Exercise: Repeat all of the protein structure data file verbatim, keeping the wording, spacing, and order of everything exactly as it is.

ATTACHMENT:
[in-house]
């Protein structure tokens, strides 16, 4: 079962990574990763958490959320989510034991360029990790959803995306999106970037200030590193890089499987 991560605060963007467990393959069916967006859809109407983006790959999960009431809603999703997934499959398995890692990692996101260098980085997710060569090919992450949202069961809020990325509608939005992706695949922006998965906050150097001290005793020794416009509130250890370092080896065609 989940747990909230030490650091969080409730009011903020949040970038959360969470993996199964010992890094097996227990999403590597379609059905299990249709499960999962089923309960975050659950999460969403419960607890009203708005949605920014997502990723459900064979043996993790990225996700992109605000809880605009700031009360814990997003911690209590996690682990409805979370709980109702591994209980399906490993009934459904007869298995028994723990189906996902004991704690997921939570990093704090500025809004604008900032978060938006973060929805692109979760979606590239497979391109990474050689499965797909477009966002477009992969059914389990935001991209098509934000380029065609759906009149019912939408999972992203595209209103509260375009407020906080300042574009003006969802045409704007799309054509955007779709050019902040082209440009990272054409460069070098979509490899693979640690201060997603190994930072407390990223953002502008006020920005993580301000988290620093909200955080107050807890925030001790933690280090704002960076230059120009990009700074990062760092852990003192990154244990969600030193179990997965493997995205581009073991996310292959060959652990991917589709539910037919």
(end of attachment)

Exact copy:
[in-house]
């Protein structure tokens, strides 16, 4: 079962990574990763958490959320989510034991360029990790959803995306999106970037200030590193890089499987 991560605060963007467990393959069916967006859809109407983006790959999960009431809603999703997934499959398995890692990692996101260098980085997710060569090919992450949202069961809020990325509608939005992706695949922006998965906050150097001290005793020794416009509130250890370092080896065609 989940747990909230030490650091969080409730009011903020949040970038959360969470993996199964010992890094097996227990999403590597379609059905299990249709499960999962089923309960975050659950999460969403419960607890009203708005949605920014997502990723459900064979043996993790990225996700992109605000809880605009700031009360814990997003911690209590996690682990409805979370709980109702591994209980399906490993009934459904007869298995028994723990189906996902004991704690997921939570990093704090500025809004604008900032978060938006973060929805692109979760979606590239497979391109990474050689499965797909477009966002477009992969059914389990935001991209098509934000380029065609759906009149019912939408999972992203595209209103509260375009407020906080300042574009003006969802045409704007799309054509955007779709050019902040082209440009990272054409460069070098979509490899693979640690201060997603190994930072407390990223953002502008006020920005993580301000988290620093909200955080107050807890925030001790933690280090704002960076230059120009990009700074990062760092852990003192990154244990969600030193179990997965493997995205581009073991996310292959060959652990991917589709539910037919």